his face be better than any man’s, yet his leg excels all                    40
men’s; (b) and for a hand and a foot and a body, though
they be not to be talked on, yet they are past compare.
5. He is not the flower of courtesy, but I’ll warrant him
as gentle as a lamb. 6. Go thy ways, wench, serve God.
7. What, have you dined at home?                                                                45

JULIET
1. No, no. 2. But all this did I know before.
3. What says he of our marriage, what of that?

NURSE
1. Lord, how my head aches! 2. What a head have I!
3. It beats as it would fall in twenty pieces.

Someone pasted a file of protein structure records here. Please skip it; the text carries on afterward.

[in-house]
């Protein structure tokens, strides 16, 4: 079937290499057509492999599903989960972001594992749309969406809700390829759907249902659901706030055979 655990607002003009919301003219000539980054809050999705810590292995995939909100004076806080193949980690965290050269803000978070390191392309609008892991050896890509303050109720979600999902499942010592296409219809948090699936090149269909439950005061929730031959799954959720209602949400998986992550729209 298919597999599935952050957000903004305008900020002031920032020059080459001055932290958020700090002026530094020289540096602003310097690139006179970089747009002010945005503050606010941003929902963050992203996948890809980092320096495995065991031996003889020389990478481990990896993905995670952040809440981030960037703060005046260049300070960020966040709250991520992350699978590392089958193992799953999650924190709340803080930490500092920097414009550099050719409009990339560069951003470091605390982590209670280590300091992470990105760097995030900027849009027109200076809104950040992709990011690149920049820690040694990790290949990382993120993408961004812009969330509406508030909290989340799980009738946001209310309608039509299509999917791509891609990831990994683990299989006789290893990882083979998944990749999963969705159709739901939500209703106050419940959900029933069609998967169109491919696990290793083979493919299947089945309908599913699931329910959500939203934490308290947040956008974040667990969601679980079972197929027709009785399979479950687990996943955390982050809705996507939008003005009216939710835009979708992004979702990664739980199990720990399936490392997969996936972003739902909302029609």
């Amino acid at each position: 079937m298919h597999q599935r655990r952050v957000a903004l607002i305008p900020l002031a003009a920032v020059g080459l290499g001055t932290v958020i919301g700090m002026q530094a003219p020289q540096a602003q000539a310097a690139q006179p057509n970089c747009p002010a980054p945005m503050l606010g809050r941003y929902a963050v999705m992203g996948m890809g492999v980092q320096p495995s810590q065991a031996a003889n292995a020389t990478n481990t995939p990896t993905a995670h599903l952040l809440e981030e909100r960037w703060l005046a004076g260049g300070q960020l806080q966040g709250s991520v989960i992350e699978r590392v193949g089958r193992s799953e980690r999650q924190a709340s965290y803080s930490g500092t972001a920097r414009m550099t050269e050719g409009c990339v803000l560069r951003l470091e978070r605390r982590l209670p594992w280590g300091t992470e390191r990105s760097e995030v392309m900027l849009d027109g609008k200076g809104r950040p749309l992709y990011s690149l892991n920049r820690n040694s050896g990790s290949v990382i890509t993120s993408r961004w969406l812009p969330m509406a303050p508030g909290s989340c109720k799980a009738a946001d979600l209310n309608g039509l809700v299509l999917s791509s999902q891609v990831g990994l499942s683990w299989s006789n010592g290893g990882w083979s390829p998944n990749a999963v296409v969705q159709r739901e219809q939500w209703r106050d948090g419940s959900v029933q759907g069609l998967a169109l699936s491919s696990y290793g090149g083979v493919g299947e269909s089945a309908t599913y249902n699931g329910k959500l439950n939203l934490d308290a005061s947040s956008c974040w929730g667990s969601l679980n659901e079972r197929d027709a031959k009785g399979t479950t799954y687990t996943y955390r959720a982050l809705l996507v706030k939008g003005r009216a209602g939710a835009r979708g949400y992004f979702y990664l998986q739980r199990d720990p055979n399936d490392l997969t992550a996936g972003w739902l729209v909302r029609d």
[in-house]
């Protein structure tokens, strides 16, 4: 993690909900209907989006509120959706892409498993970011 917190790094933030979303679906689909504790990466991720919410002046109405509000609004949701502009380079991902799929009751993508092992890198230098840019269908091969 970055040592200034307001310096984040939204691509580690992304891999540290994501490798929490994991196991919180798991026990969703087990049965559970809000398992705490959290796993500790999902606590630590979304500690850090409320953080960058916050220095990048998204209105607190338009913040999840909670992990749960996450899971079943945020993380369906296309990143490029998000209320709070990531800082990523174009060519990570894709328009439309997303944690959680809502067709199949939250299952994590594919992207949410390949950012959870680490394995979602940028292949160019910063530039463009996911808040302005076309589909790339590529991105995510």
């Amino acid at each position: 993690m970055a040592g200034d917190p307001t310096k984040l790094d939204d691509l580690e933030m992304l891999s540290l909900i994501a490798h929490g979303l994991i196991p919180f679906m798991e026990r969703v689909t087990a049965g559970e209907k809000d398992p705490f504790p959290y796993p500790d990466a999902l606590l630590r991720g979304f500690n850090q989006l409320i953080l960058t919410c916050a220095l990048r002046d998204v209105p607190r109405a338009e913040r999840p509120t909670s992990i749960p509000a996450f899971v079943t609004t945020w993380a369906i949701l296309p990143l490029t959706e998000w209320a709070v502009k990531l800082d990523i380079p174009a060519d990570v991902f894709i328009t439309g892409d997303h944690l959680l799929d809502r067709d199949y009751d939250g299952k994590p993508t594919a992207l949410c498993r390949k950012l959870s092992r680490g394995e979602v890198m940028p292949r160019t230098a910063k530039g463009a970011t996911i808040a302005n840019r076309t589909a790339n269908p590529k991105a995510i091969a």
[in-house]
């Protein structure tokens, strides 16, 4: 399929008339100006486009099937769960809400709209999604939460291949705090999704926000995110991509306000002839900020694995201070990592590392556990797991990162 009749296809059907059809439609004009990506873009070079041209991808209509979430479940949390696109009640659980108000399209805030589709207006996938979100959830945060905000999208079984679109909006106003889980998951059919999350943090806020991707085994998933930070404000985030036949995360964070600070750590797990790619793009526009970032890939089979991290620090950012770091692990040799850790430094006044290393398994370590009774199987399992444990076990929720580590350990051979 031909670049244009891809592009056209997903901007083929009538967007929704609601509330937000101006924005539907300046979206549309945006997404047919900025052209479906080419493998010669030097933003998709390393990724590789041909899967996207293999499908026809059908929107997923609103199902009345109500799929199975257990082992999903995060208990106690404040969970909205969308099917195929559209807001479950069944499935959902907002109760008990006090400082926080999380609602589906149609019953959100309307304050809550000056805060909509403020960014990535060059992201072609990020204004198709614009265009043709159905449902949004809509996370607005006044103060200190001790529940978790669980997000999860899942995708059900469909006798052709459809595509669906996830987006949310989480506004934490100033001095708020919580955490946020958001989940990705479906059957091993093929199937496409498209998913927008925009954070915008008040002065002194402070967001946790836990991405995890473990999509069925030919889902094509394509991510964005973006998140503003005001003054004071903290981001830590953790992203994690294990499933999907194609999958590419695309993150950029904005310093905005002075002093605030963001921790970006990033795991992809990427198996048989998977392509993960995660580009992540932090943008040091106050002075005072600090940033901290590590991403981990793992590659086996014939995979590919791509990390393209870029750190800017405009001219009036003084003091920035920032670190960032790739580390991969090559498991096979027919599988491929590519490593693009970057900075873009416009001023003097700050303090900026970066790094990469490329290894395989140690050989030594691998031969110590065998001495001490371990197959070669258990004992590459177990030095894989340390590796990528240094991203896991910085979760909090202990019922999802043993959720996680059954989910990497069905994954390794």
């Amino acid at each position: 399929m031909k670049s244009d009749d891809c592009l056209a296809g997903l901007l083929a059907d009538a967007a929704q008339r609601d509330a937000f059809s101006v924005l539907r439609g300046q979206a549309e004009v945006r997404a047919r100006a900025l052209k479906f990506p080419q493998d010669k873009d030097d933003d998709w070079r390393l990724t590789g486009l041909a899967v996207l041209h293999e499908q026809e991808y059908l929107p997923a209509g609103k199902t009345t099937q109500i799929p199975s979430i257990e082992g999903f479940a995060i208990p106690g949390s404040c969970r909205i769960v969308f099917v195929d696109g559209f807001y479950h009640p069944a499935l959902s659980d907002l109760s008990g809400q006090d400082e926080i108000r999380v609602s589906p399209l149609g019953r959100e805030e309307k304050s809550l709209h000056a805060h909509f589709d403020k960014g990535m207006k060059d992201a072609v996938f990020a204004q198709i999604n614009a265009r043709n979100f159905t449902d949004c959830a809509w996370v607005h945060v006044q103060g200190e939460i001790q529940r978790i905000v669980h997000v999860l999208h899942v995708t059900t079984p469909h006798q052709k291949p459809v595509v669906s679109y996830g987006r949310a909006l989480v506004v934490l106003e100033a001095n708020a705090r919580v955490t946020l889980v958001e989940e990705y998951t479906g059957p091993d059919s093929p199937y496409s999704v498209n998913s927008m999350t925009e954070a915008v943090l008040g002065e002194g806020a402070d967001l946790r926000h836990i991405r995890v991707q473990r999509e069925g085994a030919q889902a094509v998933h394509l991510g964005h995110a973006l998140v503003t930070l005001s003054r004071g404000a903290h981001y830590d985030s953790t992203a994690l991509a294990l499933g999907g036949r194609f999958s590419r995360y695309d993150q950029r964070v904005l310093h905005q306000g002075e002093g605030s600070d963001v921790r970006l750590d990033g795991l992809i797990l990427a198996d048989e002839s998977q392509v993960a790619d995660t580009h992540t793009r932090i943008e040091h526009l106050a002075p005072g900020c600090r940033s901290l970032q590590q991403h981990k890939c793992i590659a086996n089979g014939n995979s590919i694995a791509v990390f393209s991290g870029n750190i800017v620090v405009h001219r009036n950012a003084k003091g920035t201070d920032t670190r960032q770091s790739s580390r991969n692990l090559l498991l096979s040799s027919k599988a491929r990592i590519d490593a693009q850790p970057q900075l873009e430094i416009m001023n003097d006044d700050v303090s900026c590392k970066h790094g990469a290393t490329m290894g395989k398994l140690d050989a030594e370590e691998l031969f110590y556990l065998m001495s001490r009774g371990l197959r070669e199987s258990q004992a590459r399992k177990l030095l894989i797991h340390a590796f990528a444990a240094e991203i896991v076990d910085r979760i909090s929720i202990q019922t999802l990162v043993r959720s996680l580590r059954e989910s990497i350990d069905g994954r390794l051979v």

4. My back a’ t’other side, ah, my back, my back!                                   50
5. Beshrew your heart for sending me about
To catch my death with jauncing up and down.

JULIET
1. I’faith, I am sorry that thou art not well.
2. Sweet, sweet, sweet Nurse, tell me, what says my love?

NURSE
1. Your love says, like an honest gentleman,                                               55
And a courteous, and a kind, and a handsome,
And, I warrant, a virtuous – 2. Where is your mother?

JULIET
1. Where is my mother! 2. Why, she is within.
3. Where should she be? 4. How oddly thou repliest!
5. ‘Your love says, like an honest gentleman’,                                              60
‘Where is your mother!’

NURSE
————————1. O God’s Lady, dear,
Are you so hot? 2. Marry come up, I trow.
3. Is this the poultice for my aching bones?
4. Henceforward do your messages yourself.

JULIET
1. Here’s such a coil! 2. Come, what says Romeo?                                       65

NURSE
1. Have you got leave to go to shrift today?

JULIET
1. I have.

NURSE